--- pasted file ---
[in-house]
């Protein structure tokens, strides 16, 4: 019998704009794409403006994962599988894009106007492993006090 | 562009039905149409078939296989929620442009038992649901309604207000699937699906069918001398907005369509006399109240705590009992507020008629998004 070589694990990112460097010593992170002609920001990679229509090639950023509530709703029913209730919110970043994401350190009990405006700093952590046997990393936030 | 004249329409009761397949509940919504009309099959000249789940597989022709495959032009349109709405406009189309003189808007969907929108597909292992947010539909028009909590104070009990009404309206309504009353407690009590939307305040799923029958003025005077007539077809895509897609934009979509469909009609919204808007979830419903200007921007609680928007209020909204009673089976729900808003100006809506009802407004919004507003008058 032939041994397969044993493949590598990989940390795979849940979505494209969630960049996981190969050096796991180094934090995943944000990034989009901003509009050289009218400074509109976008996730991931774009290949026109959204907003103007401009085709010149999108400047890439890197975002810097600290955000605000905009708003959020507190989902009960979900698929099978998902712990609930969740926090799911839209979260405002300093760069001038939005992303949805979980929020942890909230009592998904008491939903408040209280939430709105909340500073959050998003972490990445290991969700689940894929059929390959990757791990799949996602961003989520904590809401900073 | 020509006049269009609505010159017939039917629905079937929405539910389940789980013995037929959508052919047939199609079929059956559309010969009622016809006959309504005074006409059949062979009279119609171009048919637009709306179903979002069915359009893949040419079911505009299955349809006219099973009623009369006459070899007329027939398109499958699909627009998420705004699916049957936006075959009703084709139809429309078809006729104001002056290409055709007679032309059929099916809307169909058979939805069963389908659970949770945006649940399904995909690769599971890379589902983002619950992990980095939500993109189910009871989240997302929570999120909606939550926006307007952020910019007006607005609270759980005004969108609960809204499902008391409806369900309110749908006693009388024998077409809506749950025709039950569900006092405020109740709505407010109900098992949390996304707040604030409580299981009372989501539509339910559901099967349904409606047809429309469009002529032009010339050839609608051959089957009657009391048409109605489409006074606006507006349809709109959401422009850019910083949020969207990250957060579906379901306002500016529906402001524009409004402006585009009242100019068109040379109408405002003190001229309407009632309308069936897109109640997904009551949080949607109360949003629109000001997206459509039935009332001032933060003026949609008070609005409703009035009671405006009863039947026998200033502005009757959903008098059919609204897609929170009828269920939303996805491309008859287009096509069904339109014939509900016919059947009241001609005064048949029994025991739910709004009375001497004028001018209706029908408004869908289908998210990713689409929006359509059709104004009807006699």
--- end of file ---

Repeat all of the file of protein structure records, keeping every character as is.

[in-house]
């Protein structure tokens, strides 16, 4: 019998704009794409403006994962599988894009106007492993006090 | 562009039905149409078939296989929620442009038992649901309604207000699937699906069918001398907005369509006399109240705590009992507020008629998004 070589694990990112460097010593992170002609920001990679229509090639950023509530709703029913209730919110970043994401350190009990405006700093952590046997990393936030 | 004249329409009761397949509940919504009309099959000249789940597989022709495959032009349109709405406009189309003189808007969907929108597909292992947010539909028009909590104070009990009404309206309504009353407690009590939307305040799923029958003025005077007539077809895509897609934009979509469909009609919204808007979830419903200007921007609680928007209020909204009673089976729900808003100006809506009802407004919004507003008058 032939041994397969044993493949590598990989940390795979849940979505494209969630960049996981190969050096796991180094934090995943944000990034989009901003509009050289009218400074509109976008996730991931774009290949026109959204907003103007401009085709010149999108400047890439890197975002810097600290955000605000905009708003959020507190989902009960979900698929099978998902712990609930969740926090799911839209979260405002300093760069001038939005992303949805979980929020942890909230009592998904008491939903408040209280939430709105909340500073959050998003972490990445290991969700689940894929059929390959990757791990799949996602961003989520904590809401900073 | 020509006049269009609505010159017939039917629905079937929405539910389940789980013995037929959508052919047939199609079929059956559309010969009622016809006959309504005074006409059949062979009279119609171009048919637009709306179903979002069915359009893949040419079911505009299955349809006219099973009623009369006459070899007329027939398109499958699909627009998420705004699916049957936006075959009703084709139809429309078809006729104001002056290409055709007679032309059929099916809307169909058979939805069963389908659970949770945006649940399904995909690769599971890379589902983002619950992990980095939500993109189910009871989240997302929570999120909606939550926006307007952020910019007006607005609270759980005004969108609960809204499902008391409806369900309110749908006693009388024998077409809506749950025709039950569900006092405020109740709505407010109900098992949390996304707040604030409580299981009372989501539509339910559901099967349904409606047809429309469009002529032009010339050839609608051959089957009657009391048409109605489409006074606006507006349809709109959401422009850019910083949020969207990250957060579906379901306002500016529906402001524009409004402006585009009242100019068109040379109408405002003190001229309407009632309308069936897109109640997904009551949080949607109360949003629109000001997206459509039935009332001032933060003026949609008070609005409703009035009671405006009863039947026998200033502005009757959903008098059919609204897609929170009828269920939303996805491309008859287009096509069904339109014939509900016919059947009241001609005064048949029994025991739910709004009375001497004028001018209706029908408004869908289908998210990713689409929006359509059709104004009807006699």